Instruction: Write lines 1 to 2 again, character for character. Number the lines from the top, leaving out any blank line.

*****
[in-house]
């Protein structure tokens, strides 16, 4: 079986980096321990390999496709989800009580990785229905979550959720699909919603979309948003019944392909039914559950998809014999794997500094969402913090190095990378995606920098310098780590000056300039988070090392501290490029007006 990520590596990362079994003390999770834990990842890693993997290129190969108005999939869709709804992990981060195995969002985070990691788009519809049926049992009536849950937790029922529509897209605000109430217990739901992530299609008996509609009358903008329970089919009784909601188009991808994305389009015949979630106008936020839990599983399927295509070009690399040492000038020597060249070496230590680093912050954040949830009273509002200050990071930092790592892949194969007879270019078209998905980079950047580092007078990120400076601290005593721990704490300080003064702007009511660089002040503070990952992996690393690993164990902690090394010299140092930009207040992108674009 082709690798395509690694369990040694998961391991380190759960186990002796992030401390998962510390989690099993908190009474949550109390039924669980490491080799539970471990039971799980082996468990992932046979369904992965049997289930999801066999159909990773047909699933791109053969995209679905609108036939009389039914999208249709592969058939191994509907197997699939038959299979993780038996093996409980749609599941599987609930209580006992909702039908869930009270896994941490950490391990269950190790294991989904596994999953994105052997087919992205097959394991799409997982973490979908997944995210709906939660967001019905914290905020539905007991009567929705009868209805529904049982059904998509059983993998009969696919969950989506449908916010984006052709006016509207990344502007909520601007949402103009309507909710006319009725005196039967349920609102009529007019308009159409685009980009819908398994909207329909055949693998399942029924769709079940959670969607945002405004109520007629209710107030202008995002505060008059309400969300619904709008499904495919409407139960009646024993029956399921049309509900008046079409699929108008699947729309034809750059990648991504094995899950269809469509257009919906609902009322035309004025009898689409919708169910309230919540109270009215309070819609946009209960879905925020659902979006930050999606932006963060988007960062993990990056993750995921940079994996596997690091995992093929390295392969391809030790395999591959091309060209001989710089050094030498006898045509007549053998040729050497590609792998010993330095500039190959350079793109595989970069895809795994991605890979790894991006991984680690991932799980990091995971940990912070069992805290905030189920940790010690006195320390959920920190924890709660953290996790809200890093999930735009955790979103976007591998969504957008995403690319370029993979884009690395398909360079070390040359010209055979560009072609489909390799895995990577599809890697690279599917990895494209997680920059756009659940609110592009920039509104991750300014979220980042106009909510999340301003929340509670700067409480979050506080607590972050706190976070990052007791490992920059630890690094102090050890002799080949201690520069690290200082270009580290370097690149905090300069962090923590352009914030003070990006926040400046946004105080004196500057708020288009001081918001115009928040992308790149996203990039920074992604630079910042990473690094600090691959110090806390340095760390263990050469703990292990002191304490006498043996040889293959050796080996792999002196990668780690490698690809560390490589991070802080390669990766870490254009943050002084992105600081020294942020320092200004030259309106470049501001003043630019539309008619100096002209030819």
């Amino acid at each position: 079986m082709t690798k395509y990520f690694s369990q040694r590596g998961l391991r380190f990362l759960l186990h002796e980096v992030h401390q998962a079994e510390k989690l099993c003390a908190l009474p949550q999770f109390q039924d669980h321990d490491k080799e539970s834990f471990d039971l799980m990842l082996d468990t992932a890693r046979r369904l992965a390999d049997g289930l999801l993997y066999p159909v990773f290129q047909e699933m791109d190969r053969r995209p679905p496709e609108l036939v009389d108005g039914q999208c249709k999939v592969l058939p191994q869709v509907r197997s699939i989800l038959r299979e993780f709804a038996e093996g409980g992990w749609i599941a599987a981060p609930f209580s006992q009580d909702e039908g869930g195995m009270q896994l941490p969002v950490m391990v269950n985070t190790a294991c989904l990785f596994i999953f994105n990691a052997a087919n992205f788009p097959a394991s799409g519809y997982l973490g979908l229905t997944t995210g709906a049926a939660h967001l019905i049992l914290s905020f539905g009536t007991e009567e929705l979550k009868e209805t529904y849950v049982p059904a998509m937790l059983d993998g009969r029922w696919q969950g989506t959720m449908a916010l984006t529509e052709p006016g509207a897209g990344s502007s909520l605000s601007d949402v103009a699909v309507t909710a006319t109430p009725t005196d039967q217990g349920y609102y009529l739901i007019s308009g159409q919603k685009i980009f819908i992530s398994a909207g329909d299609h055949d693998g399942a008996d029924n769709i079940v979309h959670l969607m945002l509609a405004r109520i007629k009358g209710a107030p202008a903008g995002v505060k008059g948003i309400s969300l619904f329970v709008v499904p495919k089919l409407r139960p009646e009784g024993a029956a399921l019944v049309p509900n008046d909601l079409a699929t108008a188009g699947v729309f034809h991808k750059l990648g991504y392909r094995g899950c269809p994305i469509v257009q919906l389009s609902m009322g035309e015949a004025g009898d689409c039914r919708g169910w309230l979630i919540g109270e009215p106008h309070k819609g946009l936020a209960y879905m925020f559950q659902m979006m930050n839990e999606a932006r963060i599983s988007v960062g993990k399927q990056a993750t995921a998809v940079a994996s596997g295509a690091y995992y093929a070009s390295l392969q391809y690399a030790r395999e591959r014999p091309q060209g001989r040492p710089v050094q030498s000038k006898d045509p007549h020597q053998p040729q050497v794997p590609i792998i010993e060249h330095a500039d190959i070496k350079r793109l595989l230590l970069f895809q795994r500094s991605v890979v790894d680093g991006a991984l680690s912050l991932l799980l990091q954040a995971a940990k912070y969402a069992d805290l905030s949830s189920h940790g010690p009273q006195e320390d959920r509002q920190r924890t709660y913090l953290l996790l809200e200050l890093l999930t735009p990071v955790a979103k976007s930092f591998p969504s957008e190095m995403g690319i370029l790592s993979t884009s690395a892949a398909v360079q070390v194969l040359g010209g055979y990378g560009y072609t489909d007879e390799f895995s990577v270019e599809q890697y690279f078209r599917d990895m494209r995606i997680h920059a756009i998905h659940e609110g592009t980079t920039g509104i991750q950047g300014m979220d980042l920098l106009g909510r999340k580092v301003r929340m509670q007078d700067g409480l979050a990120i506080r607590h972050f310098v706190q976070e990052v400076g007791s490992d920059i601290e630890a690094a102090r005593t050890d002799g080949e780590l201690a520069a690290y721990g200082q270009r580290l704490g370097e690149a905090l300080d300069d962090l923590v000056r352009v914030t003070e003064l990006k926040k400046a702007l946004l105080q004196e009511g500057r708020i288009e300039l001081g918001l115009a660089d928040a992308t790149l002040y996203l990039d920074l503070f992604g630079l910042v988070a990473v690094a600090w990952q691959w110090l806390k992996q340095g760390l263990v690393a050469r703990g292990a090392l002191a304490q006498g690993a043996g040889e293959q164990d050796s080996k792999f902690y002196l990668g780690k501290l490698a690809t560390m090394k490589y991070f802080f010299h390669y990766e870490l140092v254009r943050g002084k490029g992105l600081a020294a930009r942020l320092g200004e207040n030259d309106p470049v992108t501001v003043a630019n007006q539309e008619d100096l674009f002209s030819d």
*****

[in-house]
């Protein structure tokens, strides 16, 4: 079986980096321990390999496709989800009580990785229905979550959720699909919603979309948003019944392909039914559950998809014999794997500094969402913090190095990378995606920098310098780590000056300039988070090392501290490029007006 990520590596990362079994003390999770834990990842890693993997290129190969108005999939869709709804992990981060195995969002985070990691788009519809049926049992009536849950937790029922529509897209605000109430217990739901992530299609008996509609009358903008329970089919009784909601188009991808994305389009015949979630106008936020839990599983399927295509070009690399040492000038020597060249070496230590680093912050954040949830009273509002200050990071930092790592892949194969007879270019078209998905980079950047580092007078990120400076601290005593721990704490300080003064702007009511660089002040503070990952992996690393690993164990902690090394010299140092930009207040992108674009 082709690798395509690694369990040694998961391991380190759960186990002796992030401390998962510390989690099993908190009474949550109390039924669980490491080799539970471990039971799980082996468990992932046979369904992965049997289930999801066999159909990773047909699933791109053969995209679905609108036939009389039914999208249709592969058939191994509907197997699939038959299979993780038996093996409980749609599941599987609930209580006992909702039908869930009270896994941490950490391990269950190790294991989904596994999953994105052997087919992205097959394991799409997982973490979908997944995210709906939660967001019905914290905020539905007991009567929705009868209805529904049982059904998509059983993998009969696919969950989506449908916010984006052709006016509207990344502007909520601007949402103009309507909710006319009725005196039967349920609102009529007019308009159409685009980009819908398994909207329909055949693998399942029924769709079940959670969607945002405004109520007629209710107030202008995002505060008059309400969300619904709008499904495919409407139960009646024993029956399921049309509900008046079409699929108008699947729309034809750059990648991504094995899950269809469509257009919906609902009322035309004025009898689409919708169910309230919540109270009215309070819609946009209960879905925020659902979006930050999606932006963060988007960062993990990056993750995921940079994996596997690091995992093929390295392969391809030790395999591959091309060209001989710089050094030498006898045509007549053998040729050497590609792998010993330095500039190959350079793109595989970069895809795994991605890979790894991006991984680690991932799980990091995971940990912070069992805290905030189920940790010690006195320390959920920190924890709660953290996790809200890093999930735009955790979103976007591998969504957008995403690319370029993979884009690395398909360079070390040359010209055979560009072609489909390799895995990577599809890697690279599917990895494209997680920059756009659940609110592009920039509104991750300014979220980042106009909510999340301003929340509670700067409480979050506080607590972050706190976070990052007791490992920059630890690094102090050890002799080949201690520069690290200082270009580290370097690149905090300069962090923590352009914030003070990006926040400046946004105080004196500057708020288009001081918001115009928040992308790149996203990039920074992604630079910042990473690094600090691959110090806390340095760390263990050469703990292990002191304490006498043996040889293959050796080996792999002196990668780690490698690809560390490589991070802080390669990766870490254009943050002084992105600081020294942020320092200004030259309106470049501001003043630019539309008619100096002209030819």